The cast of Doogie Howser, M.D.

From 1989 to 1993, Doogie Howser, M.D. was a regular feature on our TVs. Spanning close to 100 episodes, the show introduced us to a young Neil Patrick Harris who starred as Doogie, the young genius who balanced the struggles of growing up with the high-pressure demands of a career in medicine. While his position as a sixteen-year-old doctor may not have been relatable to us an audience, the problems he faced were definitely ones we were all familiar with. From body issues to encountering their first romantic moments, Doogie and his friends all tackled issues that are prevalent in teenagers, but the show wasn’t afraid to also branch out into more serious and sensitive topics either. Gang violence and prejudices against gender, race and romantic orientation all provided major talking points at some point during the four-season run, and provided a good mix of drama to the otherwise comedic show. With it being almost thirty years since Doogie Howser, M.D. first premiered on our TVs, we couldn’t help but wonder what the cast of the show have been up to. Have they all continued acting, or have their careers gone down a different path? We did some snooping around so that you don’t have to and found out what happened to the many stars of the show.

Interest in medical dramas first started in the 1950s with the premiere of City Hospital. While the show only had a brief run, it’s generally considered the first serialized medical drama to air on TV and sparked the public’s interest in the genre. A decade later, shows of this sort started to become a popular feature on prime TV thanks to the success of shows Dr. Kildaire and Ben Casey, both of which managed five successful seasons during the early to mid-1960s.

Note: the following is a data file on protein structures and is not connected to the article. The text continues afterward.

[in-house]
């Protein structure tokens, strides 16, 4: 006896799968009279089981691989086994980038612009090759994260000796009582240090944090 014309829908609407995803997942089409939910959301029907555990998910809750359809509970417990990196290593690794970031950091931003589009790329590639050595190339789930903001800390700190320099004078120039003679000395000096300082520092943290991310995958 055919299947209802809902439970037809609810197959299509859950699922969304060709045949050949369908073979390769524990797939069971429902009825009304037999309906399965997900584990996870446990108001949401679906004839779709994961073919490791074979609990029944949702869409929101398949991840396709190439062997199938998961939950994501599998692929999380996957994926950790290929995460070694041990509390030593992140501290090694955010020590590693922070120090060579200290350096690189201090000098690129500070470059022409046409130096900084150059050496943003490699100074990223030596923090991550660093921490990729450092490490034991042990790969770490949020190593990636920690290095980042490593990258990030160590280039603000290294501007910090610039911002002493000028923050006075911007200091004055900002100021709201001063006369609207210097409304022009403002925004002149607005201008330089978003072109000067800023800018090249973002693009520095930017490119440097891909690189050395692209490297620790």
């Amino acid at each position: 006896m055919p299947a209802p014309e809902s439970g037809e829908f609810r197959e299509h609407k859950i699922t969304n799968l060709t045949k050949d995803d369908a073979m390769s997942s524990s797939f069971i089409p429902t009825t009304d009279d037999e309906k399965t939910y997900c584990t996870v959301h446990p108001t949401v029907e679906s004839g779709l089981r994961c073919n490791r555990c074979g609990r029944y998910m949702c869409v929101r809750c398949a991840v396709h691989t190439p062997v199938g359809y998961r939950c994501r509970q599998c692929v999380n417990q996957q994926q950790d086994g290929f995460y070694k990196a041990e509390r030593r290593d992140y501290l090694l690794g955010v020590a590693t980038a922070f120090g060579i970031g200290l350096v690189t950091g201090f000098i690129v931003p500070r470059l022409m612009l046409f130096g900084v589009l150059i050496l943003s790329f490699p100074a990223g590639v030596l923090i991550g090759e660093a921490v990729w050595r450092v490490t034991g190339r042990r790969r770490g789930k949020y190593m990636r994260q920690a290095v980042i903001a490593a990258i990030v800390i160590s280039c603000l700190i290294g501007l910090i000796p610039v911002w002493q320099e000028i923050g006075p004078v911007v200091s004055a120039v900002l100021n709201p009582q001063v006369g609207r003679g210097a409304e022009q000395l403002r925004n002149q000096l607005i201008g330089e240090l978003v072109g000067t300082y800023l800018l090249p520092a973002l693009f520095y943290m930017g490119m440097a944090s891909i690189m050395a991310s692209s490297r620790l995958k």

It wasn’t until the ‘70s that comedy started to become a common element in these shows. The blend of drama and comedy is a common occurrence in TV series nowadays because it creates a necessary balance between serious or shocking action and lighthearted relief, but it wasn’t widely considered until shows like M*A*S*H came along. During its eleven years on TV, the show paved the way for a new sub-genre with its comedic storylines that were interspersed with deaths stemming from the Korean War.

Since M*A*S*H concluded in the 1980s, medical comedy-dramas have continued to flourish. Shows like Doogie Howser, M.D. and Scrubs have thrived in the genre, while more drama based series like House and Grey’s Anatomy have utilized comedic aspects to prevent their narratives from becoming too dark.

All of these shows have made a mark on their audience and pulled in impressive ratings during their original run, with the first two seasons of Doogie Howser, M.D. having averaged around 14.5 million viewers in America. While the series never reached its natural end – the network canceled it before the final part of Doogie’s story was implemented – it will always be remembered for what it brought to our TVs back in the day.

[post_page_title]Then: Lawrence Pressman as Dr. Benjamin Canfield[/post_page_title]

As the head of Eastman Medical, Dr. Benjamin Canfield was the big man in charge, and Lawrence Pressman had the fortune to play him. He featured throughout the show’s run right up until its final episode and always looked out for young Doogie. He was an old friend of the teen’s father, a connection that he used during the series to convince David to take over the hospital’s family practice, and thus felt a responsibility for Doogie in the workplace.

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